CNJ staff photo: Kevin Wilson Shoeprint analyst Shirley Garcia shows jurors pictures of shoeprints while District Attorney Matt Chandler asks questions during Thursday’s session of the Stanley Bedford trial in Albuquerque.
By Kevin Wilson: CNJ staff writer
ALBUQUERQUE — Expert witnesses testified Thursday there was no DNA, fingerprint or shoeprint evidence at various crime scenes to tie capital murder defendant Stanley Bedford to the 2005 deaths of an elderly Portales couple.
Prosecutors walked Noreen Purcell, a DNA analyst with the New Mexico Department of Public Safety, through various crime scene items tested for DNA. They did the same with Shirley Garcia, a fingerprint, shoeprint and tire analyst with the state’s DPS crime lab in Santa Fe.
In both cases, witnesses said few pieces of evidence submitted returned positive results for anybody, and said in cross-examination that nothing matched with Bedford.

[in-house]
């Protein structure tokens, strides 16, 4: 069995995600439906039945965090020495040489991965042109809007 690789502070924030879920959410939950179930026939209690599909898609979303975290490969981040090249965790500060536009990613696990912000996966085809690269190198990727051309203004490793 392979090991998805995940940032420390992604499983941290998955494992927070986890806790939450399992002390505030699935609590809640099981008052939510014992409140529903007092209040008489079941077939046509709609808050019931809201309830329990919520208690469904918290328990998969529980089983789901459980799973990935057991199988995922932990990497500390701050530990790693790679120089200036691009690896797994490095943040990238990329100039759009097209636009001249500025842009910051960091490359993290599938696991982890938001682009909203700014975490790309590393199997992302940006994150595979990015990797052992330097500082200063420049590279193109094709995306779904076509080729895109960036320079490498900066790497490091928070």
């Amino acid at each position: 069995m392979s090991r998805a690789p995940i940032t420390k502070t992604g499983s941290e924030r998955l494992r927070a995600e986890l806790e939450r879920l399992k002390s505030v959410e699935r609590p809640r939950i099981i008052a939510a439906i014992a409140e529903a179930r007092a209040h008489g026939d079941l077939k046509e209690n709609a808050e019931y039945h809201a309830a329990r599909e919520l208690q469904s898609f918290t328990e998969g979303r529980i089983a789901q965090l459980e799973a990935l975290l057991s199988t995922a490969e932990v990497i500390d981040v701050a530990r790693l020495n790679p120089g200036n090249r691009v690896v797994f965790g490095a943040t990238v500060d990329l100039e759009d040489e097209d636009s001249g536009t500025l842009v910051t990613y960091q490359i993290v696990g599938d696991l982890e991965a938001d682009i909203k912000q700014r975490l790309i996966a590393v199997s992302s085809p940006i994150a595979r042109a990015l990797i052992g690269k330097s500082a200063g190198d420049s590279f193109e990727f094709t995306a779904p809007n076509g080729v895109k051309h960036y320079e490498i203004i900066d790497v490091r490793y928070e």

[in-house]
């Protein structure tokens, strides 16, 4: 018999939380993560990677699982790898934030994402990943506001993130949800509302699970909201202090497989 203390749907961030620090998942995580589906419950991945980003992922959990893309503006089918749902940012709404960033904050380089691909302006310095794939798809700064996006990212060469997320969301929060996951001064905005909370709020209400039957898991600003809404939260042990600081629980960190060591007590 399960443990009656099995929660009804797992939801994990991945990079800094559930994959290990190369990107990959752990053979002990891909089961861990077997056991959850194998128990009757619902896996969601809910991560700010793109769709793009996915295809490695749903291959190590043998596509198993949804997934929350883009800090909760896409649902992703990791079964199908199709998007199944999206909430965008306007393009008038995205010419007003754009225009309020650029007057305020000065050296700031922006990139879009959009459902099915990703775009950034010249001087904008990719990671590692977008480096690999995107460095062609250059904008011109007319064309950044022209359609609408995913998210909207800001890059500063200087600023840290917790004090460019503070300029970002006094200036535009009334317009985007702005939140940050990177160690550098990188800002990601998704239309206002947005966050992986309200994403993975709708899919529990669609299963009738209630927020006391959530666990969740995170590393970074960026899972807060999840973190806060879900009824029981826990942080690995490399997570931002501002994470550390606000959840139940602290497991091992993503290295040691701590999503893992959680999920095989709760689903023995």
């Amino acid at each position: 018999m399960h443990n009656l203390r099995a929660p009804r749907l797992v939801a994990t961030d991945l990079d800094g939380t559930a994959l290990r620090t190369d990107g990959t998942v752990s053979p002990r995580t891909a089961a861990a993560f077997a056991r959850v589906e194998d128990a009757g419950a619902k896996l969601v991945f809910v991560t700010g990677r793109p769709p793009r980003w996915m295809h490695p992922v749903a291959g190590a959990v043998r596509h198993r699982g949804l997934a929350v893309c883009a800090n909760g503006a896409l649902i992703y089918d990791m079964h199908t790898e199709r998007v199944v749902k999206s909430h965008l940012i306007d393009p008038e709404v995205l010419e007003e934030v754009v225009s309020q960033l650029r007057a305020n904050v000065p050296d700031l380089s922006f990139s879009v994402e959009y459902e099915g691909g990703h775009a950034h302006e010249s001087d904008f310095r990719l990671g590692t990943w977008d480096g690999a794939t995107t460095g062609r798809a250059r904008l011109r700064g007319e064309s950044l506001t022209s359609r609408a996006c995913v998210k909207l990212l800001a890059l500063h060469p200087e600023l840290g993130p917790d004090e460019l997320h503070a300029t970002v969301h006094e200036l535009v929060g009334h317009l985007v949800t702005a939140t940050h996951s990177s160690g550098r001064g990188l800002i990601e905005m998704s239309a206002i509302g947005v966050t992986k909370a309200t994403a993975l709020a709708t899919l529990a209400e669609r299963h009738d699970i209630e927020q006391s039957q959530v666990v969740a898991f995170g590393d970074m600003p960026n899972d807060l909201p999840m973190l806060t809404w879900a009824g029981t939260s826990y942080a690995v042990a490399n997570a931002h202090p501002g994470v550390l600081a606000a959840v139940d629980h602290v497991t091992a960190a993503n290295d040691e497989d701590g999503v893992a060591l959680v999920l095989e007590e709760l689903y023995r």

Bedford is accused of kidnapping and killing Doris and Odis Newman.
Purcell and Garcia said they never saw the crime scenes and only worked with what was sent in for analysis.
In some cases, Purcell was able to get partial profiles from evidence and match them with full DNA profiles of the Newmans and possible suspects in their deaths. Since a person has to meet 16 of 16 criteria for a full DNA match, it’s easier to eliminate a person from DNA evidence than it is to include them.